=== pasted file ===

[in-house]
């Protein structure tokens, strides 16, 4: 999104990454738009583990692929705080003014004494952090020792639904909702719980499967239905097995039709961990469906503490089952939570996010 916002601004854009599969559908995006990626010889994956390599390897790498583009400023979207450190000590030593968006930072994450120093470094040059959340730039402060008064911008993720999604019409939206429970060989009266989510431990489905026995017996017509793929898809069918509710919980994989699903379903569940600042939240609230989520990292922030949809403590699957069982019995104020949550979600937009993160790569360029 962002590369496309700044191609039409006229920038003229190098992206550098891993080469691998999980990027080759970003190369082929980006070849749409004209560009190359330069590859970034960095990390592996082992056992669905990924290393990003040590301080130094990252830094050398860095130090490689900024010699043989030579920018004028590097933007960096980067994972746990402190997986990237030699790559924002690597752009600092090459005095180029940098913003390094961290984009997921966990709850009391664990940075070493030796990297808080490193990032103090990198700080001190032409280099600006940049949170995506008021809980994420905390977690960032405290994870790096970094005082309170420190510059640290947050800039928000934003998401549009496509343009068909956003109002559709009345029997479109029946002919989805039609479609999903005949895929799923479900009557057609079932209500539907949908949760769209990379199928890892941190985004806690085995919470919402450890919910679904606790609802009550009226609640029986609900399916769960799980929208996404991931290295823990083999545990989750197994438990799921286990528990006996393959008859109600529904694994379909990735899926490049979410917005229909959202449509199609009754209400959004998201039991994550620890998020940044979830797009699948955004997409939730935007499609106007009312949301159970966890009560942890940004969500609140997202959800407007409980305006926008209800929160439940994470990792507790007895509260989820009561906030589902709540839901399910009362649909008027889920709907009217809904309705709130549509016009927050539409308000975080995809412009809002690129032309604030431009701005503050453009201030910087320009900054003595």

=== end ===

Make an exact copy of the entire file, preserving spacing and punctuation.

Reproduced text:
[in-house]
């Protein structure tokens, strides 16, 4: 999104990454738009583990692929705080003014004494952090020792639904909702719980499967239905097995039709961990469906503490089952939570996010 916002601004854009599969559908995006990626010889994956390599390897790498583009400023979207450190000590030593968006930072994450120093470094040059959340730039402060008064911008993720999604019409939206429970060989009266989510431990489905026995017996017509793929898809069918509710919980994989699903379903569940600042939240609230989520990292922030949809403590699957069982019995104020949550979600937009993160790569360029 962002590369496309700044191609039409006229920038003229190098992206550098891993080469691998999980990027080759970003190369082929980006070849749409004209560009190359330069590859970034960095990390592996082992056992669905990924290393990003040590301080130094990252830094050398860095130090490689900024010699043989030579920018004028590097933007960096980067994972746990402190997986990237030699790559924002690597752009600092090459005095180029940098913003390094961290984009997921966990709850009391664990940075070493030796990297808080490193990032103090990198700080001190032409280099600006940049949170995506008021809980994420905390977690960032405290994870790096970094005082309170420190510059640290947050800039928000934003998401549009496509343009068909956003109002559709009345029997479109029946002919989805039609479609999903005949895929799923479900009557057609079932209500539907949908949760769209990379199928890892941190985004806690085995919470919402450890919910679904606790609802009550009226609640029986609900399916769960799980929208996404991931290295823990083999545990989750197994438990799921286990528990006996393959008859109600529904694994379909990735899926490049979410917005229909959202449509199609009754209400959004998201039991994550620890998020940044979830797009699948955004997409939730935007499609106007009312949301159970966890009560942890940004969500609140997202959800407007409980305006926008209800929160439940994470990792507790007895509260989820009561906030589902709540839901399910009362649909008027889920709907009217809904309705709130549509016009927050539409308000975080995809412009809002690129032309604030431009701005503050453009201030910087320009900054003595």